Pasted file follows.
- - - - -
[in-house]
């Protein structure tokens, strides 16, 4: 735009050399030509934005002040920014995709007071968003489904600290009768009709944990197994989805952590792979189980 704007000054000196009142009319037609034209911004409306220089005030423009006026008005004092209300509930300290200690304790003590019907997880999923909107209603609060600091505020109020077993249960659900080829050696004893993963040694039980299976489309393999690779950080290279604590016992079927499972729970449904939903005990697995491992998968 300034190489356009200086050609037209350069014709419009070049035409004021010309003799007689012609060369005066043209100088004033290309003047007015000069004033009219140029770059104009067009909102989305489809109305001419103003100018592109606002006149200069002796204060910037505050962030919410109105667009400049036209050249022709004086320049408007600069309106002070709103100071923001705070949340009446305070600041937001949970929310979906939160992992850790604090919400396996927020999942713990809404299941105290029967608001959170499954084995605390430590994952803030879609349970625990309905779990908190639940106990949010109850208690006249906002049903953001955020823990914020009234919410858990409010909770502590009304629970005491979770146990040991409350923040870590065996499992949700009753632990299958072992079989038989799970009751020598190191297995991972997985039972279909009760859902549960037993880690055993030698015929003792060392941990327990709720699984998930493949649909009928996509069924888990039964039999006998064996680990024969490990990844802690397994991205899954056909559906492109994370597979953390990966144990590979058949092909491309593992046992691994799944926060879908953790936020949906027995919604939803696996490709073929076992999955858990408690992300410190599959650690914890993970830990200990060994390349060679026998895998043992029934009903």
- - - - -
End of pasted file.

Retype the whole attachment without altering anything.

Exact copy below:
[in-house]
């Protein structure tokens, strides 16, 4: 735009050399030509934005002040920014995709007071968003489904600290009768009709944990197994989805952590792979189980 704007000054000196009142009319037609034209911004409306220089005030423009006026008005004092209300509930300290200690304790003590019907997880999923909107209603609060600091505020109020077993249960659900080829050696004893993963040694039980299976489309393999690779950080290279604590016992079927499972729970449904939903005990697995491992998968 300034190489356009200086050609037209350069014709419009070049035409004021010309003799007689012609060369005066043209100088004033290309003047007015000069004033009219140029770059104009067009909102989305489809109305001419103003100018592109606002006149200069002796204060910037505050962030919410109105667009400049036209050249022709004086320049408007600069309106002070709103100071923001705070949340009446305070600041937001949970929310979906939160992992850790604090919400396996927020999942713990809404299941105290029967608001959170499954084995605390430590994952803030879609349970625990309905779990908190639940106990949010109850208690006249906002049903953001955020823990914020009234919410858990409010909770502590009304629970005491979770146990040991409350923040870590065996499992949700009753632990299958072992079989038989799970009751020598190191297995991972997985039972279909009760859902549960037993880690055993030698015929003792060392941990327990709720699984998930493949649909009928996509069924888990039964039999006998064996680990024969490990990844802690397994991205899954056909559906492109994370597979953390990966144990590979058949092909491309593992046992691994799944926060879908953790936020949906027995919604939803696996490709073929076992999955858990408690992300410190599959650690914890993970830990200990060994390349060679026998895998043992029934009903």